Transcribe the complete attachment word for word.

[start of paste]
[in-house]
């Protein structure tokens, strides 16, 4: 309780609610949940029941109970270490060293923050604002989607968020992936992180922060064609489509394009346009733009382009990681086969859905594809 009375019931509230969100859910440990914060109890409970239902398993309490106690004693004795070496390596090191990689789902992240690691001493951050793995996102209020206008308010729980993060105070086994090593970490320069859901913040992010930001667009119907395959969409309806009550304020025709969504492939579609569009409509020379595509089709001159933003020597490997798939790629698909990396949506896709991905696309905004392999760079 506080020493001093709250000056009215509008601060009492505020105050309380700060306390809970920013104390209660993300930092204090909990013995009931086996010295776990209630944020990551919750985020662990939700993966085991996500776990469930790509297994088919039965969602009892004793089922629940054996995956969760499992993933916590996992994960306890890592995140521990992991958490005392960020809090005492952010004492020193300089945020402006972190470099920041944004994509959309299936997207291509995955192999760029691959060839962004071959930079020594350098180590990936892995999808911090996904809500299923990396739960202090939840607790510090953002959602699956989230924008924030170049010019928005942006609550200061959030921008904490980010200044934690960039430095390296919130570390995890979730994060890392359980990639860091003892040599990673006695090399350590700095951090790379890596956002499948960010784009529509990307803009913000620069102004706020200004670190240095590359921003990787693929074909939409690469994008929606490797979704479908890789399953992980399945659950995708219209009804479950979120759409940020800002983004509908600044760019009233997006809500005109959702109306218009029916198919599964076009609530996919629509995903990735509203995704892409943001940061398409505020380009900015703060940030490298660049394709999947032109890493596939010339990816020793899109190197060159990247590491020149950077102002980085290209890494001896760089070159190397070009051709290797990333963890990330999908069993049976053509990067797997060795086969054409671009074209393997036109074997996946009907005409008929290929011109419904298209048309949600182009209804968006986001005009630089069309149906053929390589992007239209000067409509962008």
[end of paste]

[in-house]
């Protein structure tokens, strides 16, 4: 309780609610949940029941109970270490060293923050604002989607968020992936992180922060064609489509394009346009733009382009990681086969859905594809 009375019931509230969100859910440990914060109890409970239902398993309490106690004693004795070496390596090191990689789902992240690691001493951050793995996102209020206008308010729980993060105070086994090593970490320069859901913040992010930001667009119907395959969409309806009550304020025709969504492939579609569009409509020379595509089709001159933003020597490997798939790629698909990396949506896709991905696309905004392999760079 506080020493001093709250000056009215509008601060009492505020105050309380700060306390809970920013104390209660993300930092204090909990013995009931086996010295776990209630944020990551919750985020662990939700993966085991996500776990469930790509297994088919039965969602009892004793089922629940054996995956969760499992993933916590996992994960306890890592995140521990992991958490005392960020809090005492952010004492020193300089945020402006972190470099920041944004994509959309299936997207291509995955192999760029691959060839962004071959930079020594350098180590990936892995999808911090996904809500299923990396739960202090939840607790510090953002959602699956989230924008924030170049010019928005942006609550200061959030921008904490980010200044934690960039430095390296919130570390995890979730994060890392359980990639860091003892040599990673006695090399350590700095951090790379890596956002499948960010784009529509990307803009913000620069102004706020200004670190240095590359921003990787693929074909939409690469994008929606490797979704479908890789399953992980399945659950995708219209009804479950979120759409940020800002983004509908600044760019009233997006809500005109959702109306218009029916198919599964076009609530996919629509995903990735509203995704892409943001940061398409505020380009900015703060940030490298660049394709999947032109890493596939010339990816020793899109190197060159990247590491020149950077102002980085290209890494001896760089070159190397070009051709290797990333963890990330999908069993049976053509990067797997060795086969054409671009074209393997036109074997996946009907005409008929290929011109419904298209048309949600182009209804968006986001005009630089069309149906053929390589992007239209000067409509962008």